“If God had meant for people to fly, he’d have given them wings….!” That’s a rather short-sighted bit of wisdom uttered, no doubt, after someone marveled at the often ill-fated early attempts at human flight, most of which ended with either a whimper or some sort of spectacular crash and burn. Until Orville and Wilbur actually managed to fly off the ground for a few hundred yards in their winged contraption, and land well enough to tell about it, most people were pretty sure that human flight was characteristically unnatural, or at best, simply impossible. Well, of course conventional wisdom and the doubters proved to be wrong and now we fly, racking up frequent flier miles by the thousands literally all over the world–and we make it seem relatively easy. Relatively.
Somewhere much too far into our African excursion to back out, I was thinking that the unnamed heretofore quoted myopic visonary might have been right after all. During the course of two very long days on the way to Kisumu, Africa, we logged some 22 hours in planes, and probably almost as many hours in airports, waiting for said planes. (By the time this odyssey ended, Travis and I had flown and lived to tell about it 16 different times–that’s a record I hope never to break!) On the way to Kenya we took off from DFW and sailed over our homeland at 38,000 feet, then off over the Atlantic toward Iceland. The first leg took about 9 or 10 hours, flying all night. Flying, not sleeping! Due to the miracle of time zones, we landed in London not 10 hours later, but on the clock, 16 hours later than when we left Dallas. Just a few hours in London (after a merciful nap) found us back on another Boeing 777, embarking on a 10 hour flight to Nairobi. We flew all night again, another mostly sleepless night that this time cost us 12 clock hours. By the time we landed in Nairobi, I wasn’t sure even what day it was, much less what time it had become. And we still lacked another flight to reach our destination of Kisumu. It was turning into a very long journey.
I will say that flying has gotten more pleasant, especially for those in first class. For those of us back in “steerage”, it’s better than it once was. There’s a quarter inch or so more leg room, and there are TV screens on the back of every adjustable concrete headrest. You can pick your movie! The airline also seemed obligated to turn on the cabin lights and feed us just about every time everyone on the plane had managed to doze off. The food is better, too, but still strange. And it’s a bit unsettling to eat as the monitor on the TV screen tells you that you’re at 40,000 feet, traveling at 658 MPH, and that the outside temperature is minus 73. Knowing that, I’m supposed to pop the foil on my little microwave plate of beef stroganoff and bon a petit? Granted, Orville and Wilbur would have been astounded by the aircraft carrying our team and 300 other passengers; compared to their death-defying experiences, it has gotten relatively easy to get from point a to point b, even when those points are separated by a dozen-thousand miles and 8 time zones. Relatively easy. Relatively.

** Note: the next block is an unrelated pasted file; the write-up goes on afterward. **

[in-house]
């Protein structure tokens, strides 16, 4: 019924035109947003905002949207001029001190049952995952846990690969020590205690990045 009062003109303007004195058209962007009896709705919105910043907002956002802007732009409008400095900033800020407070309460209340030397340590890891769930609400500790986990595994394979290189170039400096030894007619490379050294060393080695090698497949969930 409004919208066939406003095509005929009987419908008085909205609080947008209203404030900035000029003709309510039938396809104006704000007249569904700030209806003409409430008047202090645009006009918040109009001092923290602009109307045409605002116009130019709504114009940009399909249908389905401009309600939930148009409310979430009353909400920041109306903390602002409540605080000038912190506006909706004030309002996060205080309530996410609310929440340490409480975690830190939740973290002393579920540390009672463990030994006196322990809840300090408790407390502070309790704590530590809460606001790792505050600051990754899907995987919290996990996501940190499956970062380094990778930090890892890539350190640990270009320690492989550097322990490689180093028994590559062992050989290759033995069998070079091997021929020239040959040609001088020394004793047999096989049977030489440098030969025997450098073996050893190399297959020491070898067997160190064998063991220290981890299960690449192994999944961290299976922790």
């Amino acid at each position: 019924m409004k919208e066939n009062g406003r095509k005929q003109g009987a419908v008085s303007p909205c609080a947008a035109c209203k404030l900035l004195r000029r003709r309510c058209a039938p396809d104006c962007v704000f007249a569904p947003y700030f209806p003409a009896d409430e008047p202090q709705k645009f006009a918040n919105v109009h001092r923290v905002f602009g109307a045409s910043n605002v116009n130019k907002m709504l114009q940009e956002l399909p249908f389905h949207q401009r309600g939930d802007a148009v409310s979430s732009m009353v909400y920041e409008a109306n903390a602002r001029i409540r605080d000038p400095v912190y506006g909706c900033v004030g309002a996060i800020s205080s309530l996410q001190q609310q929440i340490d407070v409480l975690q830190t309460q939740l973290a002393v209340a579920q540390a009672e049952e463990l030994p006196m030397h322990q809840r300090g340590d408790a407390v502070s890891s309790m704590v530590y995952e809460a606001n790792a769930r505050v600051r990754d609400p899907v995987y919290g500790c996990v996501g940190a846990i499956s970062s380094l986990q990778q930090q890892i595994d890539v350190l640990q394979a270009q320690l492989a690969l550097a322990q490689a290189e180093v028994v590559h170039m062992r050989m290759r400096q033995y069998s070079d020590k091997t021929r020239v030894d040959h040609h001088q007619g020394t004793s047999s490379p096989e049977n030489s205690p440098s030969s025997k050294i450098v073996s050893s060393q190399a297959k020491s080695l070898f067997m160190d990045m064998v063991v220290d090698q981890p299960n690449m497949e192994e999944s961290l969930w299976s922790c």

Now as I get ready to post this blog piece on the back side of this adventure, 14 additional flights later, I don’t really care if I ever get on another airplane. But I would, and I will. Just not today! After most of 24 hours of flying, we finally did get to Kisumu, Kenya, just beneath the Equator. It was somehow Saturday there, in the afternoon. I felt a bit like Ebeneezer Scrooge whose entire past, present, and future had flashed before him all in a matter of hours. In just a few hours I would have to wake up and then be preaching on Sunday, which is pretty much what I do every Sunday of my life. But on this Sunday I would be preaching in a church in the second largest slum city of Kenya. And I would be preaching with an interpreter. And I was pretty sure the message I’d prepared was all wrong for the people who’d be hearing it. But even with all of that information circling around in my jet-lagged brain, after a harrowing trip to eat Indian food in Africa, I crawled under my mosquito net choosing not to dwell on the incurable disease I might wake up with if just the right mosquito found a hole in my net–and I slept like a baby. 30 hours without sleep will make you do that.
It dawns on me as I write this second in a series of blogs that will take some time, I haven’t even said much about Africa yet. That will come in the next installment where I will detail my experiences preaching at the Ringroad Church of Christ, our first full day in Africa. Before you can talk about Africa, you have to get to Africa. And that takes some time. I suppose it’s relatively easy. Relatively.
This longest journey of my life seems difficult and noteworthy to me. But I am suddenly reminded that another mission traveler once journeyed infinitely farther that I. He left heaven to come to earth. He traded first-class divinity for fourth-class steerage accommodations. He didn’t just come to visit, he came to a foreign land to stay for some 33 years. And when his journey reached what looked like its end, before he could go home, he was tortured and murdered. Then after three days in a tomb, he got his wings. And nothing has ever been the same. My journey is not even a half-step compared to his. I’ll bet he was glad to finally get home too.